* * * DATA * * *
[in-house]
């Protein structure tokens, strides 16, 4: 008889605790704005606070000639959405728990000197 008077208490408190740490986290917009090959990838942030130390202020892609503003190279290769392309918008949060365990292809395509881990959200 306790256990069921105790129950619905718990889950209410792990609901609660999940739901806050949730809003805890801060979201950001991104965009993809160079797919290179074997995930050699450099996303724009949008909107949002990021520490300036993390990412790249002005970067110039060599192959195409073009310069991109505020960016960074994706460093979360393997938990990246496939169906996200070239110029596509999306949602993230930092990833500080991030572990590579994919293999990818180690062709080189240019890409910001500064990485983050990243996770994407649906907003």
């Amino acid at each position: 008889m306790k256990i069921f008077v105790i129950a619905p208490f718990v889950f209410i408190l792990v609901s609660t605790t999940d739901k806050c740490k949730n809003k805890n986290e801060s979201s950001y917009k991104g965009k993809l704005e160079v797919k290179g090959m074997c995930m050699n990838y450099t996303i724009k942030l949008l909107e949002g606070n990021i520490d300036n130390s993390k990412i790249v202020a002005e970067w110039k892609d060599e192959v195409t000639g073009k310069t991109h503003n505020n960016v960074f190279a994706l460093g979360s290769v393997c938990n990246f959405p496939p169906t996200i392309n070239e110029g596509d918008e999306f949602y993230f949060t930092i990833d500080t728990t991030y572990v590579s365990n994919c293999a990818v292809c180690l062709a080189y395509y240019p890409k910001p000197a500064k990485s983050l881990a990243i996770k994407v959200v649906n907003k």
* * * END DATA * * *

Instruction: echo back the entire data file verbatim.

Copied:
[in-house]
């Protein structure tokens, strides 16, 4: 008889605790704005606070000639959405728990000197 008077208490408190740490986290917009090959990838942030130390202020892609503003190279290769392309918008949060365990292809395509881990959200 306790256990069921105790129950619905718990889950209410792990609901609660999940739901806050949730809003805890801060979201950001991104965009993809160079797919290179074997995930050699450099996303724009949008909107949002990021520490300036993390990412790249002005970067110039060599192959195409073009310069991109505020960016960074994706460093979360393997938990990246496939169906996200070239110029596509999306949602993230930092990833500080991030572990590579994919293999990818180690062709080189240019890409910001500064990485983050990243996770994407649906907003």
């Amino acid at each position: 008889m306790k256990i069921f008077v105790i129950a619905p208490f718990v889950f209410i408190l792990v609901s609660t605790t999940d739901k806050c740490k949730n809003k805890n986290e801060s979201s950001y917009k991104g965009k993809l704005e160079v797919k290179g090959m074997c995930m050699n990838y450099t996303i724009k942030l949008l909107e949002g606070n990021i520490d300036n130390s993390k990412i790249v202020a002005e970067w110039k892609d060599e192959v195409t000639g073009k310069t991109h503003n505020n960016v960074f190279a994706l460093g979360s290769v393997c938990n990246f959405p496939p169906t996200i392309n070239e110029g596509d918008e999306f949602y993230f949060t930092i990833d500080t728990t991030y572990v590579s365990n994919c293999a990818v292809c180690l062709a080189y395509y240019p890409k910001p000197a500064k990485s983050l881990a990243i996770k994407v959200v649906n907003k």